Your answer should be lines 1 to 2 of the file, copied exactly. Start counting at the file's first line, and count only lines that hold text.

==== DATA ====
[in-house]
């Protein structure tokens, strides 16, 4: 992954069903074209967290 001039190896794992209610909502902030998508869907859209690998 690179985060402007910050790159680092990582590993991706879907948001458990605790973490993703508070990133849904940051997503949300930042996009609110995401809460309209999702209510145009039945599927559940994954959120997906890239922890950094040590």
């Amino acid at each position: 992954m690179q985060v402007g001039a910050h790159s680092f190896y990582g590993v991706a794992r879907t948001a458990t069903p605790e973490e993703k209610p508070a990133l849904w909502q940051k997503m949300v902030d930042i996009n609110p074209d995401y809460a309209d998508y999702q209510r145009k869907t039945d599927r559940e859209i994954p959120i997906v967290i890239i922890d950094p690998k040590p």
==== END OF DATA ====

[in-house]
């Protein structure tokens, strides 16, 4: 992954069903074209967290 001039190896794992209610909502902030998508869907859209690998 690179985060402007910050790159680092990582590993991706879907948001458990605790973490993703508070990133849904940051997503949300930042996009609110995401809460309209999702209510145009039945599927559940994954959120997906890239922890950094040590």